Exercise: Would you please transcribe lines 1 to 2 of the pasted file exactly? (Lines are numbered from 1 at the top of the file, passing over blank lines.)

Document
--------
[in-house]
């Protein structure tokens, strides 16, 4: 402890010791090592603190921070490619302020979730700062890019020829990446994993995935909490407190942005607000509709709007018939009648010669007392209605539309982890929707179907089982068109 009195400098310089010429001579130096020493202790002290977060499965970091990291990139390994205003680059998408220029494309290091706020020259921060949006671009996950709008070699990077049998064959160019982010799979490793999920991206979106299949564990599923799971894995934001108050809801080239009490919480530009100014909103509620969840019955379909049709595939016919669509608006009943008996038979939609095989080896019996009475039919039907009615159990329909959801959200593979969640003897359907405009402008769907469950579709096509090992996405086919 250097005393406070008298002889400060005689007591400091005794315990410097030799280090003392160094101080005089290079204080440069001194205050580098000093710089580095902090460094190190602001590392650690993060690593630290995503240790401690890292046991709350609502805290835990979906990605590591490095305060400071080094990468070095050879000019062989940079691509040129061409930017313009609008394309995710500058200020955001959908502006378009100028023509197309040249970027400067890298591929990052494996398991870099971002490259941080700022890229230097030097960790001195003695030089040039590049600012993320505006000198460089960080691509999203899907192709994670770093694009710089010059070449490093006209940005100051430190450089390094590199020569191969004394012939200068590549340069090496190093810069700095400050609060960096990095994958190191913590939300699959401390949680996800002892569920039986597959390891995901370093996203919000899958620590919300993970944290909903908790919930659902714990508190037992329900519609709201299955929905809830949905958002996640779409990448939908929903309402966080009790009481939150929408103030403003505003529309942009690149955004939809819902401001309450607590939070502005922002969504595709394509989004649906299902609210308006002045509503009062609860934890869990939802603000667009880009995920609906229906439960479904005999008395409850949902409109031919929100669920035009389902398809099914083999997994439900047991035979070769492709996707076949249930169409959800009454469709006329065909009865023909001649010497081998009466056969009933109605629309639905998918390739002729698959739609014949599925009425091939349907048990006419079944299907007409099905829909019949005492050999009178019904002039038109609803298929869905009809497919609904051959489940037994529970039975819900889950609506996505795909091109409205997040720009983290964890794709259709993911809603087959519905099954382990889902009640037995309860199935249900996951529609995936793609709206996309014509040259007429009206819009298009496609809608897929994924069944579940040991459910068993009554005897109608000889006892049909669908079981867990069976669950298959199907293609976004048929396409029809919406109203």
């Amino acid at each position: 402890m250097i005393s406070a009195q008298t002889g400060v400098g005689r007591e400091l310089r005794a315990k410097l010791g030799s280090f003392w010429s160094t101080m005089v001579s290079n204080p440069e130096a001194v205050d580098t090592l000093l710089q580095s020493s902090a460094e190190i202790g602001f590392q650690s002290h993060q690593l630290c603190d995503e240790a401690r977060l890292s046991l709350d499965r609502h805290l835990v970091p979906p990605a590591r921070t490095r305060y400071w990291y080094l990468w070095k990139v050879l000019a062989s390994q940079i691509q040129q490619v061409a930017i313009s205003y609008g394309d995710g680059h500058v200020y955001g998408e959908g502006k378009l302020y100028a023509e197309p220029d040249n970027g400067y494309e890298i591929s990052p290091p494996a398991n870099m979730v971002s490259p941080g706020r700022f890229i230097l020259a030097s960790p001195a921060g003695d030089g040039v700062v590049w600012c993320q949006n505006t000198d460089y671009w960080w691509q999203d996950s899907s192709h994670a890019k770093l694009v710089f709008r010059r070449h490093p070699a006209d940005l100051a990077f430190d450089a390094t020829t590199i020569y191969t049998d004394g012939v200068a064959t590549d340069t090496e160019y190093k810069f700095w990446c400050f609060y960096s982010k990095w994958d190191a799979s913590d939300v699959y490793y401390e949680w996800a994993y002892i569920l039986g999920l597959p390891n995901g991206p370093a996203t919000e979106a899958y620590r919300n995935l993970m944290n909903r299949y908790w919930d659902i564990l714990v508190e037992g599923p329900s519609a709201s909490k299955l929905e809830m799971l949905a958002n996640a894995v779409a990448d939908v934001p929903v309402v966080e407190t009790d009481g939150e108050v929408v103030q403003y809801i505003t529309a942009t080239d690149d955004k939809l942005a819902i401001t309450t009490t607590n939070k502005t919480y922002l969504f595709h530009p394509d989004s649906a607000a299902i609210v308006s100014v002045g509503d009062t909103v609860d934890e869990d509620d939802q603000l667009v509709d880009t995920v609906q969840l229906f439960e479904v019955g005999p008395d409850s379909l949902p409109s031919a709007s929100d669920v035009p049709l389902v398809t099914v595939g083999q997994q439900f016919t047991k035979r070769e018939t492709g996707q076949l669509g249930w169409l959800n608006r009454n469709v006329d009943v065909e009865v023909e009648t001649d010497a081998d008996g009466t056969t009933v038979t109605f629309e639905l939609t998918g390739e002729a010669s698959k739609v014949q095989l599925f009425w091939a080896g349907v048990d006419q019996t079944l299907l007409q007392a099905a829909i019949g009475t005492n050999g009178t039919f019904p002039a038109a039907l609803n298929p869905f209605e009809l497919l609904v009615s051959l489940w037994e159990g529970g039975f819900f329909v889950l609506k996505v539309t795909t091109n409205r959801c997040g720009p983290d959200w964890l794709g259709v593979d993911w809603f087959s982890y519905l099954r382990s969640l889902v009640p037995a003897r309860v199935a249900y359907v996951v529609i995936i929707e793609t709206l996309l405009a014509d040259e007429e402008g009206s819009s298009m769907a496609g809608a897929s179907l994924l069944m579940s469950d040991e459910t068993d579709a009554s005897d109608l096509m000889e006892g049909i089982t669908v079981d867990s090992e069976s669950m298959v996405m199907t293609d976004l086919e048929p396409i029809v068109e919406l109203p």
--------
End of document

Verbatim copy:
[in-house]
């Protein structure tokens, strides 16, 4: 402890010791090592603190921070490619302020979730700062890019020829990446994993995935909490407190942005607000509709709007018939009648010669007392209605539309982890929707179907089982068109 009195400098310089010429001579130096020493202790002290977060499965970091990291990139390994205003680059998408220029494309290091706020020259921060949006671009996950709008070699990077049998064959160019982010799979490793999920991206979106299949564990599923799971894995934001108050809801080239009490919480530009100014909103509620969840019955379909049709595939016919669509608006009943008996038979939609095989080896019996009475039919039907009615159990329909959801959200593979969640003897359907405009402008769907469950579709096509090992996405086919 250097005393406070008298002889400060005689007591400091005794315990410097030799280090003392160094101080005089290079204080440069001194205050580098000093710089580095902090460094190190602001590392650690993060690593630290995503240790401690890292046991709350609502805290835990979906990605590591490095305060400071080094990468070095050879000019062989940079691509040129061409930017313009609008394309995710500058200020955001959908502006378009100028023509197309040249970027400067890298591929990052494996398991870099971002490259941080700022890229230097030097960790001195003695030089040039590049600012993320505006000198460089960080691509999203899907192709994670770093694009710089010059070449490093006209940005100051430190450089390094590199020569191969004394012939200068590549340069090496190093810069700095400050609060960096990095994958190191913590939300699959401390949680996800002892569920039986597959390891995901370093996203919000899958620590919300993970944290909903908790919930659902714990508190037992329900519609709201299955929905809830949905958002996640779409990448939908929903309402966080009790009481939150929408103030403003505003529309942009690149955004939809819902401001309450607590939070502005922002969504595709394509989004649906299902609210308006002045509503009062609860934890869990939802603000667009880009995920609906229906439960479904005999008395409850949902409109031919929100669920035009389902398809099914083999997994439900047991035979070769492709996707076949249930169409959800009454469709006329065909009865023909001649010497081998009466056969009933109605629309639905998918390739002729698959739609014949599925009425091939349907048990006419079944299907007409099905829909019949005492050999009178019904002039038109609803298929869905009809497919609904051959489940037994529970039975819900889950609506996505795909091109409205997040720009983290964890794709259709993911809603087959519905099954382990889902009640037995309860199935249900996951529609995936793609709206996309014509040259007429009206819009298009496609809608897929994924069944579940040991459910068993009554005897109608000889006892049909669908079981867990069976669950298959199907293609976004048929396409029809919406109203």